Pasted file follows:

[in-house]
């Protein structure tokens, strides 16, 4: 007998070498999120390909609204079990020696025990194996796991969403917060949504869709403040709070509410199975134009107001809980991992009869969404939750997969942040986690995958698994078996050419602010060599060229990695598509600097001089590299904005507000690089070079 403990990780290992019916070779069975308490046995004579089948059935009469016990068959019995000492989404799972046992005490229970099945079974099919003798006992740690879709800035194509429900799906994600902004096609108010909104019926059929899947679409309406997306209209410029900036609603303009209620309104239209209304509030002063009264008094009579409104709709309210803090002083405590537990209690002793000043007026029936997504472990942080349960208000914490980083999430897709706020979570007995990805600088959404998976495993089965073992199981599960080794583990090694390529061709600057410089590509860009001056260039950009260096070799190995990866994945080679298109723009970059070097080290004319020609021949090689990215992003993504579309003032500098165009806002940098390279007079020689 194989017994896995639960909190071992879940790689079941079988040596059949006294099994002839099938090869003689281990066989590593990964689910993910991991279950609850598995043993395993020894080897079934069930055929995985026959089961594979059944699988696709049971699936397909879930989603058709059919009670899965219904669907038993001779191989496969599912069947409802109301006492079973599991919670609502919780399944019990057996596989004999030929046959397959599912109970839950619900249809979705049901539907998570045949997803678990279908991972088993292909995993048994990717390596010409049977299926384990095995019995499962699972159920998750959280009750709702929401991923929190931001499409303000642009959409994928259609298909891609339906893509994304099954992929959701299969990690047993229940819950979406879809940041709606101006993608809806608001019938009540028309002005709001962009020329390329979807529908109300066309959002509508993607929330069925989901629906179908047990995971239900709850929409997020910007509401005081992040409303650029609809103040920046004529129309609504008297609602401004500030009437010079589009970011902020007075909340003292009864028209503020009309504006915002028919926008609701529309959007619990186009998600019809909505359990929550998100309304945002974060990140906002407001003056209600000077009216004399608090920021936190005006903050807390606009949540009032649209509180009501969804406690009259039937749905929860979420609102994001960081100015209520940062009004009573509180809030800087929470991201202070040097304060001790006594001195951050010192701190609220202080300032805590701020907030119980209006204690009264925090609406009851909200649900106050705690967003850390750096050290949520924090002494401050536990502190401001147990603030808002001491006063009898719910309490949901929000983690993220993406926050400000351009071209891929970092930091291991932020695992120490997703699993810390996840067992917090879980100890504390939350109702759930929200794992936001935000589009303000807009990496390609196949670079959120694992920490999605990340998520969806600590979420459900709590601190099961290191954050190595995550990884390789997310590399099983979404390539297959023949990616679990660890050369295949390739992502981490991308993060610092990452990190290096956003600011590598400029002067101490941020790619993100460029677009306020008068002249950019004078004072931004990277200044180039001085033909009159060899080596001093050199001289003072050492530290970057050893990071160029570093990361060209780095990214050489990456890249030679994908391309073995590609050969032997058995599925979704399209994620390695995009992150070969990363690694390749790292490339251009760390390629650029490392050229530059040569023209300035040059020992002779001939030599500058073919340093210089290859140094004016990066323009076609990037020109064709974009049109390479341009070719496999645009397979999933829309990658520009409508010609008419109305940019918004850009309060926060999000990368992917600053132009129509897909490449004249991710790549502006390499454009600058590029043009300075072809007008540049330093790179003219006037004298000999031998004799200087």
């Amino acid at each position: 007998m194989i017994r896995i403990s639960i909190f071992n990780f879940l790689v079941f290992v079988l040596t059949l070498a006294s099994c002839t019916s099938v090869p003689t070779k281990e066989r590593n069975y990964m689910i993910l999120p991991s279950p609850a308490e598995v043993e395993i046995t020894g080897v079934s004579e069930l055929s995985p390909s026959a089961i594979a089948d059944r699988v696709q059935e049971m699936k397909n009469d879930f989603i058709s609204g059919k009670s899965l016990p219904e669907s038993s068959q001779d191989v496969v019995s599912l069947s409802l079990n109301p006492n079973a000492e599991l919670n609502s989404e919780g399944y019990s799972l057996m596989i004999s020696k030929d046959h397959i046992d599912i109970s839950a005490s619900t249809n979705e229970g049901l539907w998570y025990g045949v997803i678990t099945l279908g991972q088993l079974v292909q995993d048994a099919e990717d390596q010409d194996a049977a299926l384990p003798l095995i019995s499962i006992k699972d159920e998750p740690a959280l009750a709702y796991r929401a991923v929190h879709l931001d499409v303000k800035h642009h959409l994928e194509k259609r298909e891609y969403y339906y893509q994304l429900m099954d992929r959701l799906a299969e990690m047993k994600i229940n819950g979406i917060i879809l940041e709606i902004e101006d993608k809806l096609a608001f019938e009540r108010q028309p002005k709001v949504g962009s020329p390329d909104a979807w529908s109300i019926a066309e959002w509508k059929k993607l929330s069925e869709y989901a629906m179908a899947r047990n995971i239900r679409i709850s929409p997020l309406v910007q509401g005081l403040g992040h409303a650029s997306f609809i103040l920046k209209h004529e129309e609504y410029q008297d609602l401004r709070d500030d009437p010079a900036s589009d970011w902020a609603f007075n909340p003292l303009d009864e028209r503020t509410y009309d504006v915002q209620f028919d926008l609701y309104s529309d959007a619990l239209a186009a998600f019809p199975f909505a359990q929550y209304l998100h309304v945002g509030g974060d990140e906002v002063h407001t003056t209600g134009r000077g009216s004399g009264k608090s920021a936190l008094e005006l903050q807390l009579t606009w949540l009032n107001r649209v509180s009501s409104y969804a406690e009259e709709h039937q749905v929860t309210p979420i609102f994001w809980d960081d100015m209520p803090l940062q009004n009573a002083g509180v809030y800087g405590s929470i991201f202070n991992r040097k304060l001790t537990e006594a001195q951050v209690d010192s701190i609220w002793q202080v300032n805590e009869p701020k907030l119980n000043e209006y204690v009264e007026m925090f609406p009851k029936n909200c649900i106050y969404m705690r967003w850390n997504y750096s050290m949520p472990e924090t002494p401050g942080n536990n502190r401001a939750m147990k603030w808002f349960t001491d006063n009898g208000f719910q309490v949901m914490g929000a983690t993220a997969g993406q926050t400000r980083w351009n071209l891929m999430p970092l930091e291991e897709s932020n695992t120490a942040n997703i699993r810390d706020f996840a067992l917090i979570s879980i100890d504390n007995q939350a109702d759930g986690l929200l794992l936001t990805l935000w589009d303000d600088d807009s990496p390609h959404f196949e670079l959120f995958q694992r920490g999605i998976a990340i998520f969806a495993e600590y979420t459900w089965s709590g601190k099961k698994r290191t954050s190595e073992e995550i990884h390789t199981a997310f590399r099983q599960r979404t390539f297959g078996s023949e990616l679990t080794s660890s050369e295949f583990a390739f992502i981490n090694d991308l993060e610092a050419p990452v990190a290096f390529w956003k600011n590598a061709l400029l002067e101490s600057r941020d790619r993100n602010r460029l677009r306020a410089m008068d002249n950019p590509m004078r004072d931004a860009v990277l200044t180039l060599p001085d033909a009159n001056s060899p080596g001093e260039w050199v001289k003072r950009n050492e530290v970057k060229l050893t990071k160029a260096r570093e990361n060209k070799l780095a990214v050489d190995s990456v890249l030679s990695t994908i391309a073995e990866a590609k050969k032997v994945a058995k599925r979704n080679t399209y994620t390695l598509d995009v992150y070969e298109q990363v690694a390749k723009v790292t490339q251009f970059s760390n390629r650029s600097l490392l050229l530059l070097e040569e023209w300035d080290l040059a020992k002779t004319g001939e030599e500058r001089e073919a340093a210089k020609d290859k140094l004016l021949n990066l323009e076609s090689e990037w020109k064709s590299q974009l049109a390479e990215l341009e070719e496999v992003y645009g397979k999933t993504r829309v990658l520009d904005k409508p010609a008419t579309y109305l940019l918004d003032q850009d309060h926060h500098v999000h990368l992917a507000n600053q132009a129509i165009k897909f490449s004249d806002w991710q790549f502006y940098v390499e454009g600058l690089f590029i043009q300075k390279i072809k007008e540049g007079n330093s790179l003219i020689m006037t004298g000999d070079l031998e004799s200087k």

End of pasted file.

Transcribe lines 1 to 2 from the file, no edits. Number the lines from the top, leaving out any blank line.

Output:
[in-house]
């Protein structure tokens, strides 16, 4: 007998070498999120390909609204079990020696025990194996796991969403917060949504869709403040709070509410199975134009107001809980991992009869969404939750997969942040986690995958698994078996050419602010060599060229990695598509600097001089590299904005507000690089070079 403990990780290992019916070779069975308490046995004579089948059935009469016990068959019995000492989404799972046992005490229970099945079974099919003798006992740690879709800035194509429900799906994600902004096609108010909104019926059929899947679409309406997306209209410029900036609603303009209620309104239209209304509030002063009264008094009579409104709709309210803090002083405590537990209690002793000043007026029936997504472990942080349960208000914490980083999430897709706020979570007995990805600088959404998976495993089965073992199981599960080794583990090694390529061709600057410089590509860009001056260039950009260096070799190995990866994945080679298109723009970059070097080290004319020609021949090689990215992003993504579309003032500098165009806002940098390279007079020689 194989017994896995639960909190071992879940790689079941079988040596059949006294099994002839099938090869003689281990066989590593990964689910993910991991279950609850598995043993395993020894080897079934069930055929995985026959089961594979059944699988696709049971699936397909879930989603058709059919009670899965219904669907038993001779191989496969599912069947409802109301006492079973599991919670609502919780399944019990057996596989004999030929046959397959599912109970839950619900249809979705049901539907998570045949997803678990279908991972088993292909995993048994990717390596010409049977299926384990095995019995499962699972159920998750959280009750709702929401991923929190931001499409303000642009959409994928259609298909891609339906893509994304099954992929959701299969990690047993229940819950979406879809940041709606101006993608809806608001019938009540028309002005709001962009020329390329979807529908109300066309959002509508993607929330069925989901629906179908047990995971239900709850929409997020910007509401005081992040409303650029609809103040920046004529129309609504008297609602401004500030009437010079589009970011902020007075909340003292009864028209503020009309504006915002028919926008609701529309959007619990186009998600019809909505359990929550998100309304945002974060990140906002407001003056209600000077009216004399608090920021936190005006903050807390606009949540009032649209509180009501969804406690009259039937749905929860979420609102994001960081100015209520940062009004009573509180809030800087929470991201202070040097304060001790006594001195951050010192701190609220202080300032805590701020907030119980209006204690009264925090609406009851909200649900106050705690967003850390750096050290949520924090002494401050536990502190401001147990603030808002001491006063009898719910309490949901929000983690993220993406926050400000351009071209891929970092930091291991932020695992120490997703699993810390996840067992917090879980100890504390939350109702759930929200794992936001935000589009303000807009990496390609196949670079959120694992920490999605990340998520969806600590979420459900709590601190099961290191954050190595995550990884390789997310590399099983979404390539297959023949990616679990660890050369295949390739992502981490991308993060610092990452990190290096956003600011590598400029002067101490941020790619993100460029677009306020008068002249950019004078004072931004990277200044180039001085033909009159060899080596001093050199001289003072050492530290970057050893990071160029570093990361060209780095990214050489990456890249030679994908391309073995590609050969032997058995599925979704399209994620390695995009992150070969990363690694390749790292490339251009760390390629650029490392050229530059040569023209300035040059020992002779001939030599500058073919340093210089290859140094004016990066323009076609990037020109064709974009049109390479341009070719496999645009397979999933829309990658520009409508010609008419109305940019918004850009309060926060999000990368992917600053132009129509897909490449004249991710790549502006390499454009600058590029043009300075072809007008540049330093790179003219006037004298000999031998004799200087």